To the average person, the term ‘Electromagnet’ is usually linked to a big lump on the end of a crane, picking metal or old cars up and transferring them into the next stage of processing plants.
In our world here at OEM Automatic, an electromagnet is somewhat smaller but no less impressive. Whether holding a product down during fabrication or operating a lock or part of a machine build - there are many possible applications that NAFSA electromagnets can be used for.
Two basic designs are available - permanent magnet or coil wound.
The permanent magnet is exactly what it sounds like. A permanent magnet within the electromagnet will keep hold of the work piece without voltage. This design is ideal for passive locking systems and designs that call for a hold to be in place for a long time, with no residual current being drawn. The magnetic force is broken when a voltage is applied to a coil within the electromagnet, breaking the magnetic force and releasing the work piece.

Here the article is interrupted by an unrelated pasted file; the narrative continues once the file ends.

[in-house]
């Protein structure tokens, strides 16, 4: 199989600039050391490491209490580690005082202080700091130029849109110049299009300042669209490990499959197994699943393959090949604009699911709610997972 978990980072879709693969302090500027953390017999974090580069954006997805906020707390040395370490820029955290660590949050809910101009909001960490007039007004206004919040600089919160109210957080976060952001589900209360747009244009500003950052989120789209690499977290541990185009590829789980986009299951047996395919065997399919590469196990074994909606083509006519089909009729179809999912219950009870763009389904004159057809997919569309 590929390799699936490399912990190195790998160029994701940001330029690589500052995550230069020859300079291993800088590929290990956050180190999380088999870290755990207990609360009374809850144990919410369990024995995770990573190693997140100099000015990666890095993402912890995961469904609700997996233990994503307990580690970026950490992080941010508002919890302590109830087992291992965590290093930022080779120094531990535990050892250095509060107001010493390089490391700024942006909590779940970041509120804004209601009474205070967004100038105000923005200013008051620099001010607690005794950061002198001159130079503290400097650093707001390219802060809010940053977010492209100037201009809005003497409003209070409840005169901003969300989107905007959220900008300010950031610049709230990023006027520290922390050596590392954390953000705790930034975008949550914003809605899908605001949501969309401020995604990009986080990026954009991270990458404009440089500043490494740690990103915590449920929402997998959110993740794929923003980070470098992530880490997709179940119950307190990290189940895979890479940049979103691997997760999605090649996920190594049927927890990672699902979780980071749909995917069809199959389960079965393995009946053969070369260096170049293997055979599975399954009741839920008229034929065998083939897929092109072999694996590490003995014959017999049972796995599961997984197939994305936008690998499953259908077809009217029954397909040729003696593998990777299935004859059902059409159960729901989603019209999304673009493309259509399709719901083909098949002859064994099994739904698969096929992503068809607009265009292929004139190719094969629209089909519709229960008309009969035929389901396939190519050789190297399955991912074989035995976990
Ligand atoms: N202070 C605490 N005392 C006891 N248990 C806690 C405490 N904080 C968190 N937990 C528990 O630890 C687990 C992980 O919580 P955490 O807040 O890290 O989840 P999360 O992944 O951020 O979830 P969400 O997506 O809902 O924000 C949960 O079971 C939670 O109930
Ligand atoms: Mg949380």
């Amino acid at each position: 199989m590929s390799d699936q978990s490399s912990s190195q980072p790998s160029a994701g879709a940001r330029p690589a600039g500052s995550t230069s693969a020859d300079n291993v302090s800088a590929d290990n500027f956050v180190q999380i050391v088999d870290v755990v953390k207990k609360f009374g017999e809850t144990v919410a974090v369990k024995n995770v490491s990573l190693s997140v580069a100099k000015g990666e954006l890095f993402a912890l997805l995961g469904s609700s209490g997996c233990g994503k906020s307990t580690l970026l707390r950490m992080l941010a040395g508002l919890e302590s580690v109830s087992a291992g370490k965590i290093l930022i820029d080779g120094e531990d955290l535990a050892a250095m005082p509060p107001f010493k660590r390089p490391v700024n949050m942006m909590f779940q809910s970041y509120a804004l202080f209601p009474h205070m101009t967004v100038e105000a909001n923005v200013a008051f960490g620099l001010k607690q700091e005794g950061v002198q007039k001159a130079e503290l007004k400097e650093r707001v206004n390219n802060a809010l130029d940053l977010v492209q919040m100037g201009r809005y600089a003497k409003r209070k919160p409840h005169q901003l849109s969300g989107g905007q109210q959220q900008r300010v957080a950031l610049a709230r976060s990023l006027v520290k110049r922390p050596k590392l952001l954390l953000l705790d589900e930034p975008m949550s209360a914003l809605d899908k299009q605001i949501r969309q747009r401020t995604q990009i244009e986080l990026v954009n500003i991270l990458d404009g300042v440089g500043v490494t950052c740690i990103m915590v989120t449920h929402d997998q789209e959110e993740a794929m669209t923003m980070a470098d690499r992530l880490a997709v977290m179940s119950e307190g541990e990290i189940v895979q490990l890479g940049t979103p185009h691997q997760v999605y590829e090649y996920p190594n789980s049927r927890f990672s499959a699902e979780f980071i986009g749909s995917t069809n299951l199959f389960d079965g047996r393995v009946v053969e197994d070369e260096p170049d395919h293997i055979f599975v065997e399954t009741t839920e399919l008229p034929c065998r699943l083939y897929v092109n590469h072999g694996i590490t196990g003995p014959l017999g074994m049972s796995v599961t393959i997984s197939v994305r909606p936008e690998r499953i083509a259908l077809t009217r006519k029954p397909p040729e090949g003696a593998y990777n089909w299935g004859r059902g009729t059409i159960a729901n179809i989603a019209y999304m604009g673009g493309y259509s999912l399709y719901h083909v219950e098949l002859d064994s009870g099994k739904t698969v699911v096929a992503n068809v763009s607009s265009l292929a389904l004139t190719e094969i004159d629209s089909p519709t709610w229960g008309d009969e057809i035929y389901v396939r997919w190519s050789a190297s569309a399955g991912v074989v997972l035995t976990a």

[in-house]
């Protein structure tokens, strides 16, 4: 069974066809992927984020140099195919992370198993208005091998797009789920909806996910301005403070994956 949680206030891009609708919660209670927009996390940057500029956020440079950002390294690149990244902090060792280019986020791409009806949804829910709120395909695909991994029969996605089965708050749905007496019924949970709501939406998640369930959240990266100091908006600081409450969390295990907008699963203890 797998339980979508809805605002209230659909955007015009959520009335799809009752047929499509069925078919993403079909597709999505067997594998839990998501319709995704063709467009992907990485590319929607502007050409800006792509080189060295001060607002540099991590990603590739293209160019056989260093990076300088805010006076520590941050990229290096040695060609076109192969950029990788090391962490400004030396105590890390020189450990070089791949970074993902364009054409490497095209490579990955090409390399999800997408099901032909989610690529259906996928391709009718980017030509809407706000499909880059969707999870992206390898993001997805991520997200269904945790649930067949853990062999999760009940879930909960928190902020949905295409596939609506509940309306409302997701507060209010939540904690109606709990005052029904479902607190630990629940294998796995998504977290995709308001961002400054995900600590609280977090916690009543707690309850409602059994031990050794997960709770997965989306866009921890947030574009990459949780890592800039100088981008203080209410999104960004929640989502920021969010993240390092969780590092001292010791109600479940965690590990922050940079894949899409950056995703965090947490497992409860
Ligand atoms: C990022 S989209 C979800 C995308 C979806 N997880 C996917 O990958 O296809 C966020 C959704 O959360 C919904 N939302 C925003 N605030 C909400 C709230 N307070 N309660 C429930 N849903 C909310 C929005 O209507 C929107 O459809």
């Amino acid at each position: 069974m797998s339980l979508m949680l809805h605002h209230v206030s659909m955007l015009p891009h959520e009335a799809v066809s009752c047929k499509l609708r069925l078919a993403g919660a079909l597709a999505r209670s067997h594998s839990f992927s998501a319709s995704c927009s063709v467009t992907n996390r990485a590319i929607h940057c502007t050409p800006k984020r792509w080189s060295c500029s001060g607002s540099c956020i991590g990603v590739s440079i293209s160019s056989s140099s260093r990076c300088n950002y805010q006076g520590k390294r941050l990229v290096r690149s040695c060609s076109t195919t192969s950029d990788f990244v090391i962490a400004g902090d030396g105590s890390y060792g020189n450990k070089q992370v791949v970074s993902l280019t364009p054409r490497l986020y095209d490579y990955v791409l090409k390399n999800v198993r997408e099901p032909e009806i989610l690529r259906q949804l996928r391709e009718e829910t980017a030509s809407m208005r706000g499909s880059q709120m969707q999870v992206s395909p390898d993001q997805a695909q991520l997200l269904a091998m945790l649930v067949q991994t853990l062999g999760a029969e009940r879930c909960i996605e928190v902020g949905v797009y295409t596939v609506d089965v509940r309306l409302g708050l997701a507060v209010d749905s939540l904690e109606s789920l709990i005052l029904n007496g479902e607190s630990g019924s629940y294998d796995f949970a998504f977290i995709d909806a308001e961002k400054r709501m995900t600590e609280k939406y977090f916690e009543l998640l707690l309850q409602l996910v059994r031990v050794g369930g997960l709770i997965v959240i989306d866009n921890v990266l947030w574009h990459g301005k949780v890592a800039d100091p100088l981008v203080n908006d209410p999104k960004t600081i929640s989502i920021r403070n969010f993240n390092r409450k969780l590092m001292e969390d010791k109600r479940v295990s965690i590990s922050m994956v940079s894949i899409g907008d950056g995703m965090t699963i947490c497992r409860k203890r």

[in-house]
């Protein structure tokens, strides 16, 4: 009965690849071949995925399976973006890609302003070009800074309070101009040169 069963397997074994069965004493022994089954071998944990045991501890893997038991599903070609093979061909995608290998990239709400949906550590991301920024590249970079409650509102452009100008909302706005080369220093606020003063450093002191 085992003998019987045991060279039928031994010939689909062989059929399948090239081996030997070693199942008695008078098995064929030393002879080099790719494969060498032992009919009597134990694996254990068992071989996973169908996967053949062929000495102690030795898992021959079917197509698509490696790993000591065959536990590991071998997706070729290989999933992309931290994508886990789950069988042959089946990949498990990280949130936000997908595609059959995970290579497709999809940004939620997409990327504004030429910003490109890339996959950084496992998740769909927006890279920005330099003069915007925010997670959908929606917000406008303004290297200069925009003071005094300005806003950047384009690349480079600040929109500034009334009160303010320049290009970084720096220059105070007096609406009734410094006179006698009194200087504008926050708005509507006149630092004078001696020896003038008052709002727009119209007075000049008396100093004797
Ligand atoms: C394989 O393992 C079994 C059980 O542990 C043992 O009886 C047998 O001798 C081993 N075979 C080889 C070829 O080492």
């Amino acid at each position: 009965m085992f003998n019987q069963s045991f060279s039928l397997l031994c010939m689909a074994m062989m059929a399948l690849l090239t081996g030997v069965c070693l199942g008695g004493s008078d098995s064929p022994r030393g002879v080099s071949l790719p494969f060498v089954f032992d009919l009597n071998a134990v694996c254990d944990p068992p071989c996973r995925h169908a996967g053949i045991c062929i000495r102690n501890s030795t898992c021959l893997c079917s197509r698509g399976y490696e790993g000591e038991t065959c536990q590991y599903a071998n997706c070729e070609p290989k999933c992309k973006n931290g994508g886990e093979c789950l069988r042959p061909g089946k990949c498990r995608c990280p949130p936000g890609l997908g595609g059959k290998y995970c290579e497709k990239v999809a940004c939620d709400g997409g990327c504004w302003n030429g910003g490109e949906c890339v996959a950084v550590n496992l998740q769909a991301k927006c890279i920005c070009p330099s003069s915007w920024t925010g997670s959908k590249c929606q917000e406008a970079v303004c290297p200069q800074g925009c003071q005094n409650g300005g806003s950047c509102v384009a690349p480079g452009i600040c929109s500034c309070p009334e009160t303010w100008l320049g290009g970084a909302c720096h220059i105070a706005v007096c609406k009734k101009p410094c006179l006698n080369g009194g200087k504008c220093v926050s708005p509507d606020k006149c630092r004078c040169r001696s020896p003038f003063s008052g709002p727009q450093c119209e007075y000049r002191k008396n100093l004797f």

Coil wound electromagnets work in reverse to the permanent magnet unit. The electromagnet offers no magnetic attraction until voltage is applied to the coil, at which point it attracts the workpiece and holds whilst under voltage. Removing the voltage releases the work piece
Both permanent magnet and coil-wound electromagnets offer various physical sizes, with holding forces up to 7000+ Newtons (roughly 700Kg) for held pieces featuring a flat smooth surface.
The smooth surface ensures maximum contact area between the electromagnet and the object being held, thus allowing the greatest holding force to be achieved.
Using a purposely designed electromagnet, it is possible to hold round bars from 120 to 250mm diameter with a force of up to 8000N (roughly 800Kg) per metre.
With electromagnets designed and built at NAFSAs’ facility in Spain, a full technical team are available to assist with sizing, technical calculations and support.
As a partner to NAFSA in many countries, including the UK, we at OEM Automatic are happy to help with any application requirements for electromagnets!
To find out more about NAFSA electromagnets, email us at [email protected]Blog